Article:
Archives for the month of: September, 2012

The global pharmaceutical industry has made a major contribution to society but faces an uncertain future as many of its blockbuster medicines fall over the patent cliff and the economics of healthcare becomes an ever-hotter political potato. Dr Brian Smith believes the industry needs to change to reacts to this challenge.

Evolutionary economics not only accounts for the history of the pharmaceutical industry but also by bringing together all of the changes happening now, it can be used to predict the industry’s future. The pharmaceutical industry is not simply evolving, it is co-evolving with both its scientific and sociological environments to create a new ‘fitness landscape’, or a set of habitats that will dictate the emergence of new business models and the extinction of old ones.

Changes to the perception of value of healthcare from clinical outcomes to the best health-economic outcome will drive changes in the customer landscape with three key groups of customers emerging:

  • The rich will use their wealth to prolong and enhance their lives
  • Organisational payers, such as governments and insurers, will only provide core services
  • Mass consumers will sacrifice consumer goods to co-pay and self-medicate

There will also be changes to how that value is created within the industry itself. Three fields will emerge companies that technologically innovative, those that are hyper-efficient or those that generate customer trust. As a result, the market will fragment into a number of diverse habitats each of which will demand a different set of capabilities and all of which will be unlike today’s pharmaceutical market. This fragmented market will drive the shape and structure of the industry as business models evolve to fit the new market environment. The existing business models of big pharma, speciality and generics, are not well adapted to these new habitats. Today’s firms will therefore adapt or die and the net result will be a sector populated by about seven new, distinct and largely non-competing business models.

Two of these will be easily identifiable ancestors of today’s industry. The Genii – the closest to today’s big pharma – will be smaller in size than today and will push technological capabilities to new extremes, combining pharmacological, materials and information technology to provide therapies of science-fiction-like power. The Monster Imitator – similar to today’s generic companies, however they will make their ancestors look small, inefficient and costly. These two groups will be much more polarised than at present. The innovative capabilities of the Genii will be so much greater than the other pharmaceutical firms as to be incomparable, while the low-cost efficiency of the Monster Imitators will mean their pricing will not be comparable to other pharmaceutical firms that seek to add value in some way. The other business models will be focussed on customer management capabilities and each will be so distinctive that they will co-exist in adjacent but different market niches.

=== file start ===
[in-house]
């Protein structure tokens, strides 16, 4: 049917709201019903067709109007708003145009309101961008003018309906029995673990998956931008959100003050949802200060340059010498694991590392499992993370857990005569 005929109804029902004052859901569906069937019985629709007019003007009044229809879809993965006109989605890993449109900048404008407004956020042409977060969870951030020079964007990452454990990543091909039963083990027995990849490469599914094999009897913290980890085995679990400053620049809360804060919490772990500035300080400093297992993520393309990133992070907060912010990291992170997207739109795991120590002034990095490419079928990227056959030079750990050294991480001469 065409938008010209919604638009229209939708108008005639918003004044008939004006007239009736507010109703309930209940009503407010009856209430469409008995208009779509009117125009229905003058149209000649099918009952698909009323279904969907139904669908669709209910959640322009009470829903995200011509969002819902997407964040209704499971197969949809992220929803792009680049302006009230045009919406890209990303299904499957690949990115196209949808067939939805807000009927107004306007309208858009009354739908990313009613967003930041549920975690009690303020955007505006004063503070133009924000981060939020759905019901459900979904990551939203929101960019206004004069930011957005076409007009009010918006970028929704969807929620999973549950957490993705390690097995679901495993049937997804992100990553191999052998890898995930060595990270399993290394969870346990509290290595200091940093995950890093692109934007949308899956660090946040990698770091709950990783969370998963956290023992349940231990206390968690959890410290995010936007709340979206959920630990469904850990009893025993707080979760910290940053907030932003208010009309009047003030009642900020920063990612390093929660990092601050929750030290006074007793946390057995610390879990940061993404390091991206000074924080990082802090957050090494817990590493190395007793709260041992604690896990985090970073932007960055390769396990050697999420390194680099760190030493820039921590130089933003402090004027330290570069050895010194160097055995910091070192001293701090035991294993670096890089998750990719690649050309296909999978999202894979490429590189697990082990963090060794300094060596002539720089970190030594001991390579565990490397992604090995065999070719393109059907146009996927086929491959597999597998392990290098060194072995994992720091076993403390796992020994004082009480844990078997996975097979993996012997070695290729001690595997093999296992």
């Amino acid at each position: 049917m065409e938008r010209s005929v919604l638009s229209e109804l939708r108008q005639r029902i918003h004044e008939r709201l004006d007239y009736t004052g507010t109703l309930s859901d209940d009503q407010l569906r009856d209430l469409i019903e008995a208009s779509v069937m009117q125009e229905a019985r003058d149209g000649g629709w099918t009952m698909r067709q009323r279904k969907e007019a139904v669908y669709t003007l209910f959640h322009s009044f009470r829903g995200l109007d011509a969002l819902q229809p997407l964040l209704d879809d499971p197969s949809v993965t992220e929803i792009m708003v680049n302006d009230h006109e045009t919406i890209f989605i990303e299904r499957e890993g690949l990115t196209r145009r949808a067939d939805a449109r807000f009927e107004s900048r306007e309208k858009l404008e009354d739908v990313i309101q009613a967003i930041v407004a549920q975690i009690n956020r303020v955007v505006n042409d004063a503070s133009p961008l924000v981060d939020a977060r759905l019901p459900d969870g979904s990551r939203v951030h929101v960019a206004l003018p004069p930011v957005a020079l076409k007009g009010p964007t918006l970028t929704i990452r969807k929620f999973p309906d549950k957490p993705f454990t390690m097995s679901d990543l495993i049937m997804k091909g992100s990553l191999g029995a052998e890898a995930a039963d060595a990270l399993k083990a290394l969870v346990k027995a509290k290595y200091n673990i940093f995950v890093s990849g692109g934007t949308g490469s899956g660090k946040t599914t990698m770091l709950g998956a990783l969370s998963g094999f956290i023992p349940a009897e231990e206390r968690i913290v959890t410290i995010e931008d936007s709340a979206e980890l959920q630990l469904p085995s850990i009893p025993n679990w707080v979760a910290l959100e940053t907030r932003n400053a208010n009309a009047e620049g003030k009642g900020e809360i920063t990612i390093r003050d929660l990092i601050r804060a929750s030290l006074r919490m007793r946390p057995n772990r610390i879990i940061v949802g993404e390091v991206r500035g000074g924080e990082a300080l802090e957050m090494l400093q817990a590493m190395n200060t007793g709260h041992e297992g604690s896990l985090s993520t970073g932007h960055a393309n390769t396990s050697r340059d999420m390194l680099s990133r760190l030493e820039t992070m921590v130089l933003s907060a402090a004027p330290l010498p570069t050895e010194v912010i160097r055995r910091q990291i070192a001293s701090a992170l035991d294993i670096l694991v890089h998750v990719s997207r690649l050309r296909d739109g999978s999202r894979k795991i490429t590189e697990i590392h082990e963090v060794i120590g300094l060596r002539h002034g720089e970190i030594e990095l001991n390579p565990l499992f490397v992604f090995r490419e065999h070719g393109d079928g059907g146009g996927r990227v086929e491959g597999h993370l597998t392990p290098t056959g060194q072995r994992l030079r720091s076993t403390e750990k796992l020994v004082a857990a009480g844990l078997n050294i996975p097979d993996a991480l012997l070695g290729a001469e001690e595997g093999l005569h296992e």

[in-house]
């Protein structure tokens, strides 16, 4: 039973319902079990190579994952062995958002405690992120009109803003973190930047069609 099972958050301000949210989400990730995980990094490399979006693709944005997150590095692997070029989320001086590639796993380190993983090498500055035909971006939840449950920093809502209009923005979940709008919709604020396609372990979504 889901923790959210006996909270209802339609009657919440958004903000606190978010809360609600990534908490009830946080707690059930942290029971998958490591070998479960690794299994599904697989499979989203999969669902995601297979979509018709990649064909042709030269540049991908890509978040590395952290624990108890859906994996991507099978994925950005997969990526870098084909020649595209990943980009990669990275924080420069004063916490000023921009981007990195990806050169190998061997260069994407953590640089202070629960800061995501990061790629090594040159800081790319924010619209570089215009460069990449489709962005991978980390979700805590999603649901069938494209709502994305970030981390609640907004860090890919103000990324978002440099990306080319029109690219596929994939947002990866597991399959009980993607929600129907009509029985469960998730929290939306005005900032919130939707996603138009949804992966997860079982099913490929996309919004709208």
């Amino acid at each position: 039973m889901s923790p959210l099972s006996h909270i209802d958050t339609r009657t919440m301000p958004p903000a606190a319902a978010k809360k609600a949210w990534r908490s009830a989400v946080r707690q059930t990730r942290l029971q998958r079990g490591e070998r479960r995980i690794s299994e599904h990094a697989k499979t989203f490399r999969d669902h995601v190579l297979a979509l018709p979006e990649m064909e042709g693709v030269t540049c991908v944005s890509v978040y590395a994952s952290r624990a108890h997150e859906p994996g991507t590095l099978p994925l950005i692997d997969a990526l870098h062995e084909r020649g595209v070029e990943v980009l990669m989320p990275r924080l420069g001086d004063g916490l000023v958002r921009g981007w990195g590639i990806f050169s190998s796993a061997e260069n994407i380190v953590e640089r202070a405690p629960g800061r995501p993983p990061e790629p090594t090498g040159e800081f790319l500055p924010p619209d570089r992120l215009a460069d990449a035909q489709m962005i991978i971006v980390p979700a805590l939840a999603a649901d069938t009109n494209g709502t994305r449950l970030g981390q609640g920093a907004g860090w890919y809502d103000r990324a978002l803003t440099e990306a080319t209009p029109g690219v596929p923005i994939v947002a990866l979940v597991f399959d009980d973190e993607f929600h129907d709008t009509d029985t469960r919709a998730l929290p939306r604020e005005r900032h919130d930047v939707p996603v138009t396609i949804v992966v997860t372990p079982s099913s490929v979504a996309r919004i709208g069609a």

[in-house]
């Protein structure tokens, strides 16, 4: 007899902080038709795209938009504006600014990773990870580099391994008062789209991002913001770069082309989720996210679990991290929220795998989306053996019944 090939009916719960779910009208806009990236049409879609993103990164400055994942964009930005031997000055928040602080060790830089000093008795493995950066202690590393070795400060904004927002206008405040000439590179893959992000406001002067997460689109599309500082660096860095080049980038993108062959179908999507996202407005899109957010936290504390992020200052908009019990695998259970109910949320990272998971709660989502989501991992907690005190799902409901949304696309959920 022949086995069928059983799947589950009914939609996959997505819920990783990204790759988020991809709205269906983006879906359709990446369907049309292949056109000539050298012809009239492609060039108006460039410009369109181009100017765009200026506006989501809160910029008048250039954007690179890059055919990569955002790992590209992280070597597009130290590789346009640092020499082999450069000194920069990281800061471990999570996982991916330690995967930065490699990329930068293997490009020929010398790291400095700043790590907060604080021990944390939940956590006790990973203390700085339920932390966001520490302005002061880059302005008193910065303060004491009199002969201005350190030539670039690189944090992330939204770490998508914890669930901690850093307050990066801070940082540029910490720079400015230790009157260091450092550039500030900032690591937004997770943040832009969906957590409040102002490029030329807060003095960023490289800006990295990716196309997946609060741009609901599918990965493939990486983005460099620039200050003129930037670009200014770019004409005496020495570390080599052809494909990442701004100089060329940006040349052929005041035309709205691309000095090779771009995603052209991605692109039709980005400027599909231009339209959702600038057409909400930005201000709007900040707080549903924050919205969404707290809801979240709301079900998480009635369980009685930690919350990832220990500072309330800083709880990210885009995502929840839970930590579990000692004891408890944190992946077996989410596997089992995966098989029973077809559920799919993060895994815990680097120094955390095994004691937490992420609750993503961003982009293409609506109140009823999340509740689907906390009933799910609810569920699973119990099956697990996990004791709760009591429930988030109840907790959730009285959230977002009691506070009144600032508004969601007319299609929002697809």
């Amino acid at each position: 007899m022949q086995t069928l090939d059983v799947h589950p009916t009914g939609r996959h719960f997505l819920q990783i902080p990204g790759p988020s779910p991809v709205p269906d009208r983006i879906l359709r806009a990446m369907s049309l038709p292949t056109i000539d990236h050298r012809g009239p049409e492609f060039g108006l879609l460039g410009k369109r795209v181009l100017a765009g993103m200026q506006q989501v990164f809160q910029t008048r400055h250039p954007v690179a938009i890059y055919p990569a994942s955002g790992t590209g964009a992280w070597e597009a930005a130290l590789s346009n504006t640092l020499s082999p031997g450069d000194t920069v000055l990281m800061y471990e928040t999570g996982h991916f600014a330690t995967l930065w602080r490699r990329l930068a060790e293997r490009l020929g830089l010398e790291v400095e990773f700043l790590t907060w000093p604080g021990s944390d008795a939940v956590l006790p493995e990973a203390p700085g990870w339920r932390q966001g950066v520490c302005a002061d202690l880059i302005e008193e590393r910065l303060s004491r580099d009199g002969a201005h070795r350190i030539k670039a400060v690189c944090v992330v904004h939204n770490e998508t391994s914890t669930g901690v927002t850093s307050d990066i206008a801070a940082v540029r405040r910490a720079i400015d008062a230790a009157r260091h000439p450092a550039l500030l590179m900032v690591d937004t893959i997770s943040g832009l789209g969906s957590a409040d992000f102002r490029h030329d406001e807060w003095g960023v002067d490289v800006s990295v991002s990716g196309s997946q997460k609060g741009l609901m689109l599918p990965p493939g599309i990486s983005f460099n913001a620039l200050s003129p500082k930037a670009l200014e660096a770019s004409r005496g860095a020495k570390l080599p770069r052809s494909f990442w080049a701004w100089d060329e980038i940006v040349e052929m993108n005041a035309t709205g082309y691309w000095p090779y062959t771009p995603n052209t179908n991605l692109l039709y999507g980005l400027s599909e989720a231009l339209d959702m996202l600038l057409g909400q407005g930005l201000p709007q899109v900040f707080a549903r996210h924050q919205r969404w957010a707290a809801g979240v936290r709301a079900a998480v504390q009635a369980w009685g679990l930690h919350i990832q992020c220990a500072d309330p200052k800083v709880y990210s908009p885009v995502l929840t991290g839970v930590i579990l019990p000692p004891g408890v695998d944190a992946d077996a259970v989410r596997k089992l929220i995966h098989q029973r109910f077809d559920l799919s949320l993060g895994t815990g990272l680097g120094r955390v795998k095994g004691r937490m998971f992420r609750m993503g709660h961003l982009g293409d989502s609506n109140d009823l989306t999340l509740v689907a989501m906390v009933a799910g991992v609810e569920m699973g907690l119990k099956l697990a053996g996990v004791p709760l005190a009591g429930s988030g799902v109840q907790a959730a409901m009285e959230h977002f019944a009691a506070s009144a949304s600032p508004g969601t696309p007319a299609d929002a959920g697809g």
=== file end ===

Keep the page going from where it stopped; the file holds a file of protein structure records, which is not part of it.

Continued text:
These future pharmaceutical firms will also be structured differently from today’s companies. They will have smaller, more specialised but more networked business units and outsource to extremes.

To survive in this new future, the leaders of firms who work in the sector now will have three decisions to make: which market to operate in, what capabilities and structures they will need to develop in order to adapt to that market and how they can adapt faster and more effectively than their competitors.

Dr Brian Smith, Adjunct Professor at SDA Bocconi in Milan and Visiting research fellow at the Open University, will expand on this hypothesis and suggest how modern companies might adapt, evolve and survive in future at the BIA UK Bioscience Forum on 4 October and in his latest book The Future of Pharma.

Celia CaulcottHow do you bridge the gap between research and commercialisation? Make the most of the wide range of opportunities available, says Dr Celia Caulcott, Director of Innovation and Skills at the Biotechnology and Biological Sciences Research Council (BBSRC).

Research is the driving force behind UK bioindustries, which is why BBSRC is committed to helping bridge the gap between basic science and its exploitation. BBSRC programmes provide skills, networks and time to enable a new idea to reach its greatest potential. We do this through a range of schemes that encourage enterprise and create an innovative environment. The breadth of these schemes allows researchers to explore the commercial potential of their work at every stage of development.

Building networks is important for innovation and BBSRC Research and Technology Clubs help to ensure the exchange of knowledge between the science base and industry, while also strengthening and developing the community. The Bioprocessing Research Industry Club (BRIC), for example, is a successful partnership between BBSRC, EPSRC and a consortium of leading companies to support innovative bioprocess-related research, including that needed for the manufacture of complex biopharmaceuticals.

Collaboration is also key. Our Industrial Partnership Awards (IPA) is an excellent example of collaborative working and forging important links. These are science-led, standard grants where an industrial partner contributes at least 10% of the cost of the project, indicating the strategic relevance of the project.  For example, researchers at the University of Sheffield and Syngenta have combined academic structural biology expertise with the company’s development of new chemicals, thanks to an IPA. The partnership advanced understanding of how molecular structure determines the activity of herbicides, and offered the industry the opportunity of novel targeted compounds capable of killing weeds that have become resistant to conventional herbicides.

As research topics become of greater relevance to companies, BBSRC uses the LINK scheme to fund pre-competitive academic/industry projects.  These can be in any area of BBSRC science, with industry and government funding the research 50:50, the industry contribution being in cash or in kind.  Such projects offer the opportunity for companies to work closely with the research base in areas that are not core to their business, but greatly add to it.